A longtime Master Gardener, Betty Kelly died March 30, 2022. Her family and JCMG friends gathered to celebrate her life on May 22 at one of her favorite places—Plum Grove, the historic residence of the first governor of the Territory of Iowa, Robert and Friendly Lucas.
Betty was a force of nature.
For years, she negotiated with the State Historical Society of Iowa, owner of Plum Grove, for permission to plant a heritage garden as the state planned its sesquicentennial celebration in 1995. Betty, along with Joanne Leach, diligently researched the Lucas family, including Friendly’s diaries and letters, and newspapers to identify what people ate during that era and made every effort to be accurate in the garden and each undertaking.
Betty took great care organizing activities at Plum Grove, from examining the methods of gardening to the construction of the picket fence around the vegetable garden. She and Master Gardeners organized the heritage tastings, researching recipes of the day, decorations and period music and inviting Lucas Farms Neighborhood residents who think of the Heritage Tasting Party as a neighborhood gathering.
Today, Plum Grove boasts several gardens: vegetable (1995), Grandma’s Heirloom Flower Garden (1998), a wildflower garden (2000), and the Quester’s Rose Garden (2010). The historic vegetable and flower gardens are part of the Smithsonian Archives of American Gardens. Plum Grove gardens have received local, state and national recognition including the first Iowa State Service Award, National Smithsonian Garden Award and an Irving Weber Award. Plum Grove has been a featured garden on the Project GREEN Garden Tour.
The Taste of the Heritage Garden was organized in 1996 and a Taste of HeirloomTomatoes, featuring heirloom tomatoes, was first offered to the public in 2013. Both are tributes to Iowa’s long history with food. Betty, along with Master Gardener volunteers, coordinated both events annually until the coronavirus pandemic interrupted our lives (2020 & 2021).
Betty trained as a Master Gardener in 1988 and served the Johnson County organization for 34 years achieving lifetime status recognition. The local program was organized in 1982. This year, 2022, Johnson County Master Gardeners will celebrate 40 years of service.
Master Gardening was only one of Betty’s vocations. Her love of learning never waned—at 94-years old she was still reading books and articles. She loved history. In her free time, she would devour history books, make notes, and often write a paper just for herself.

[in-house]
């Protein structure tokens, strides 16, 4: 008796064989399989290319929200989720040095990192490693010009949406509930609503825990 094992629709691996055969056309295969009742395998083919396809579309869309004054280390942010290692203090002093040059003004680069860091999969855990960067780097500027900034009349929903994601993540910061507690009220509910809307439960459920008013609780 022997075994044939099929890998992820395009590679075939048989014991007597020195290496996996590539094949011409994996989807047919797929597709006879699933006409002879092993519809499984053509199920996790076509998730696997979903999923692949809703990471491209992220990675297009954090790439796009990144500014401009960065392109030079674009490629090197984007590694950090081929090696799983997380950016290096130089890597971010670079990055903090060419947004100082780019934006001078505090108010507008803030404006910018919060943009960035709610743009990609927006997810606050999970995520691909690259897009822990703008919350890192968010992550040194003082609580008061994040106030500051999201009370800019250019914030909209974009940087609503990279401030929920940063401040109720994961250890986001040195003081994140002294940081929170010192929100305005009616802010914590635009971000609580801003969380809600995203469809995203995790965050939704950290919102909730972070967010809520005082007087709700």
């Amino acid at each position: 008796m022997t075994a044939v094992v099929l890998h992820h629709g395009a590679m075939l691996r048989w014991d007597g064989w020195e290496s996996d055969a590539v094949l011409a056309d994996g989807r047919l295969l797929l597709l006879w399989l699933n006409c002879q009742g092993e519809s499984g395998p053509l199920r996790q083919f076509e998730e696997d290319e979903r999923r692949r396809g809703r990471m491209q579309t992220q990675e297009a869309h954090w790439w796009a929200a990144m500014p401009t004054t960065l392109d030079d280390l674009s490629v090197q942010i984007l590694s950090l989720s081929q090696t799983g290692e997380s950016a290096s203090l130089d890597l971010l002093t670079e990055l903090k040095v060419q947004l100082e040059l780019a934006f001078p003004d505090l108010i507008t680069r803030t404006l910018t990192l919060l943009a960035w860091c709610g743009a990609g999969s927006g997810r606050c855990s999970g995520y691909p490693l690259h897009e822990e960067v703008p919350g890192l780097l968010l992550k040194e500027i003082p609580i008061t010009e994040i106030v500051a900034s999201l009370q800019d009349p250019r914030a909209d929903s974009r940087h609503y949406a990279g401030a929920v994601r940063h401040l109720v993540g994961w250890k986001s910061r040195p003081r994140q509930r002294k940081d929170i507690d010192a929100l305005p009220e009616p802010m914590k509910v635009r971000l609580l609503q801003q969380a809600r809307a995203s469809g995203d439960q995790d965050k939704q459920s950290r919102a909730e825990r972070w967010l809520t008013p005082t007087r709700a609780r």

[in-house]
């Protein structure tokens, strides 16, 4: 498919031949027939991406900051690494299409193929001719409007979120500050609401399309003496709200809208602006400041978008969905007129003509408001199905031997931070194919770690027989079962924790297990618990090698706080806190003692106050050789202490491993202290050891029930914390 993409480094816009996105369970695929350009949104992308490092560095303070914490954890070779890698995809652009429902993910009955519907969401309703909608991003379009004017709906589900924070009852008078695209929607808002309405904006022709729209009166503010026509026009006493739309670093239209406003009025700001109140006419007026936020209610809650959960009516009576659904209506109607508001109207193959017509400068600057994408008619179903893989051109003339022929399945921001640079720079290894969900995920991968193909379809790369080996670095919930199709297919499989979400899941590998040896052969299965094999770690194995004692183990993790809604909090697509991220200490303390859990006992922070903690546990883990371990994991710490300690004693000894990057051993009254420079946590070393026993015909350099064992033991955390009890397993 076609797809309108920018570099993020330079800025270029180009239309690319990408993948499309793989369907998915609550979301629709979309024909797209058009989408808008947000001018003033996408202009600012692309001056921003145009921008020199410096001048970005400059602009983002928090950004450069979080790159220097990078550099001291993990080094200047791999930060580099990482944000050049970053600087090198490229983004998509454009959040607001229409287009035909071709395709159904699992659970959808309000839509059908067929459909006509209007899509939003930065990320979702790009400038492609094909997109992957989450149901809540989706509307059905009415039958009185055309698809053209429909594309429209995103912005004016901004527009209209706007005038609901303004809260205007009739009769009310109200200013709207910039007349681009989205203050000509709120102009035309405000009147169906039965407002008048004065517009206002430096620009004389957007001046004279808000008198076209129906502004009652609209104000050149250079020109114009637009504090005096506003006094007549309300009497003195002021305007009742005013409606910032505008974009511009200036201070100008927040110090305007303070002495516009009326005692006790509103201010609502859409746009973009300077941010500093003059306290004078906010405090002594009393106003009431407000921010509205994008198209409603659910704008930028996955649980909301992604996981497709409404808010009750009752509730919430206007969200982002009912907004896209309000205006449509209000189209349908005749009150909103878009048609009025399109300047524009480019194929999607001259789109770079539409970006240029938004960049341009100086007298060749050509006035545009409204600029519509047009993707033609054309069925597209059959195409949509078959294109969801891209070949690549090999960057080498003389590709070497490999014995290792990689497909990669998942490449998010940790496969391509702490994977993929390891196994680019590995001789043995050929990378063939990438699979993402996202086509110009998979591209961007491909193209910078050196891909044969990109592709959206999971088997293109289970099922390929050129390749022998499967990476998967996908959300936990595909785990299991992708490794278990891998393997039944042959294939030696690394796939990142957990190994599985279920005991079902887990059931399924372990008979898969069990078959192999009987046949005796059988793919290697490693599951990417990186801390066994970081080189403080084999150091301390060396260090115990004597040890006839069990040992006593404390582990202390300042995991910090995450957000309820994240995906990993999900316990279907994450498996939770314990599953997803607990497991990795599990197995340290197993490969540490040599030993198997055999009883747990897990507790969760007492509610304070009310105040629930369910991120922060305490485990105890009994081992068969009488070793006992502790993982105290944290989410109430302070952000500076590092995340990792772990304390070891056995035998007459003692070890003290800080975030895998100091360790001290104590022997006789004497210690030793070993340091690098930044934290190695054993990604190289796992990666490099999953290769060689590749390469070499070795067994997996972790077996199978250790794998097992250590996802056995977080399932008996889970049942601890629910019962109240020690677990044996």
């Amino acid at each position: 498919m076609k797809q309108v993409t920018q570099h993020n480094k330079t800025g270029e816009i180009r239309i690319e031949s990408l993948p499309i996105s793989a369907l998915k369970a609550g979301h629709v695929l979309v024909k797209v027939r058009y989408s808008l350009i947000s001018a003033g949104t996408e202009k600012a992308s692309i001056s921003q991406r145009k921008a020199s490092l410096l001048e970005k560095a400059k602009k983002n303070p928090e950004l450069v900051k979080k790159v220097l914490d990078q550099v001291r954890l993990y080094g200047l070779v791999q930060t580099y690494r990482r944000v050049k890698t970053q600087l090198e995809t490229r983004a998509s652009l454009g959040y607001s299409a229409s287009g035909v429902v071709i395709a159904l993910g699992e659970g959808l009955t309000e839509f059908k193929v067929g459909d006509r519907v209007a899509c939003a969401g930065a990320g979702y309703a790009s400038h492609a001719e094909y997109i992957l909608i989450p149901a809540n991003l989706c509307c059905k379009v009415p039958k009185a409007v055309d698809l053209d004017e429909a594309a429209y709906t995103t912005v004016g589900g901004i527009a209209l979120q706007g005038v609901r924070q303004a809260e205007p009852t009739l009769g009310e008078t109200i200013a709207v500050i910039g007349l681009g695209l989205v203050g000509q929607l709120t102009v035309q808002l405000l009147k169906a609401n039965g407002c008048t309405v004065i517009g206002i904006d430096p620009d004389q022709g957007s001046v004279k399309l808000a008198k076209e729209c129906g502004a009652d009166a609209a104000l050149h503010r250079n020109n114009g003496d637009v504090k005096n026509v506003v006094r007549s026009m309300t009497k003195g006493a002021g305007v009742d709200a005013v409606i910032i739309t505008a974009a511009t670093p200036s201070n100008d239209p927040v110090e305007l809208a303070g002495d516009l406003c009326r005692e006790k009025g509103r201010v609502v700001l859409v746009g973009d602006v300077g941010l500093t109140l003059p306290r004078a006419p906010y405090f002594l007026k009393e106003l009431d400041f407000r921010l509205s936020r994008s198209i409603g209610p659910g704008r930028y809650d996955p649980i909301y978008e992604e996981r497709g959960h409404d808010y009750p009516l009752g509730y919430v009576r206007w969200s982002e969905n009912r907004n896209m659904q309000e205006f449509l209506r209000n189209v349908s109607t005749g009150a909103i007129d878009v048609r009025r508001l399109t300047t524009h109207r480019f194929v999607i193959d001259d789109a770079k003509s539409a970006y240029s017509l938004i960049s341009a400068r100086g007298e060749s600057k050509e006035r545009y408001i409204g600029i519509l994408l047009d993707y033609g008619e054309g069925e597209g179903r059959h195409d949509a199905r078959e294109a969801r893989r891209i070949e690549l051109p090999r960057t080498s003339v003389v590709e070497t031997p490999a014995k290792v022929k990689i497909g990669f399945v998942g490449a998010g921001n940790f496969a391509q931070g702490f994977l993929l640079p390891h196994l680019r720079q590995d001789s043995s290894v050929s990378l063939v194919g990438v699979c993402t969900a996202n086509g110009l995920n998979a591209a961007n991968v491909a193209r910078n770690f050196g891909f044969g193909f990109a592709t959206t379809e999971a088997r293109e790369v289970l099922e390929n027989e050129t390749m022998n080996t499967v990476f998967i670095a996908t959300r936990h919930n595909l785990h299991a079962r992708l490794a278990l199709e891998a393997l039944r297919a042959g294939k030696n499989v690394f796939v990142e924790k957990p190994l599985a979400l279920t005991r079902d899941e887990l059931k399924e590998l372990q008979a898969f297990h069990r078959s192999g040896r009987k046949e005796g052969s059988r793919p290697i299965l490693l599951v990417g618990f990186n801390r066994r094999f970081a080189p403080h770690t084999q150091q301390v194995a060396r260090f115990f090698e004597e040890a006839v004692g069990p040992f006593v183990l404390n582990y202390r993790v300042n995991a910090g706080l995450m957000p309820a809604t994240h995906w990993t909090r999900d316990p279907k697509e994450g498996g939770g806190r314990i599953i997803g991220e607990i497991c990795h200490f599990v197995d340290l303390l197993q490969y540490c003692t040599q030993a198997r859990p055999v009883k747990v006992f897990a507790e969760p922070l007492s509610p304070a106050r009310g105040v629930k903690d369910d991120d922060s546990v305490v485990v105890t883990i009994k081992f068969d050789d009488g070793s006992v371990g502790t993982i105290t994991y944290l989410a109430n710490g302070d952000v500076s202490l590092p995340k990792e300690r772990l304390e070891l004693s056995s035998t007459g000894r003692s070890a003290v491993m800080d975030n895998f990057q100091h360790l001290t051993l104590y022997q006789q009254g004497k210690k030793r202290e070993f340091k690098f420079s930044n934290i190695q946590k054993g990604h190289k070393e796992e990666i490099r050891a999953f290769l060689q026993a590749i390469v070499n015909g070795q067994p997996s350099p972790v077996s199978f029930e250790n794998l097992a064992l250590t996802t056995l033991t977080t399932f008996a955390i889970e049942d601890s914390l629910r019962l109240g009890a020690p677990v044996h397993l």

She was an accomplished artist who used her sketches (example to the right) to adorn JCMG newsletters, invitations and flyers, and she was a well-known hosta judge who frequently traveled to attend shows and competitions.
Born in Chicago, Betty graduated from Franklin High School in Cedar Rapids and received a B.A. from Iowa State University and a M.A. and Ph.D. from the University of Iowa. She was a University of Iowa professor until the Board of Regents reorganized course offerings and transferred the textile department to Iowa State University. Logically, her teaching career pivoted to instruction at Kirkwood Community College. While at Kirkwood, her classes focused on Interior Design – allowing all of her talents to shine – textiles, architecture, furniture, history, art, creating an experience, and the art of presenting.
Betty’s resourcefulness and commitment were on display throughout her life. She supported numerous organizations and held numerous positions in the community following her retirement from academia. Betty often accompanied her husband Bill to Des Moines to lobby for senior citizens, an effort she continued in her retirement. Advocating for seniors through the Heritage Agency on Aging came naturally for this former instructor.
Betty was an advocate for preservation. She served three terms with the Iowa City Preservation Commission—she was honored with the Historic Preservation Person of the Year Award in 1999 and also received a Governor’s Volunteer Award in 2008.
Betty and Bill traveled the world together. Family members recall many photos of Bill waiting outside a historical building while Betty was inside absorbing the history of the building, architecture, textiles, art, and techniques. She was an accomplished seamstress, making her own patterns for clothing; and she loved to knit and taught herself furniture upholstering.
Betty was a longtime volunteer and contributor to Johnson County Livable Communities. She wrote meaningful articles and contributed them to various publications about issues she cared deeply about and she was a frequent visitor to the LWV Legislative Forums to lobby lawmakers about important senior issues.
This online interview will give insight into Betty’s tenacity: https://www.iowapublicradio.org/state-government-news/2014-10-01/older-iowans-vs-the-governor
Betty will be missed but her legacy will live on as her gifts to the community.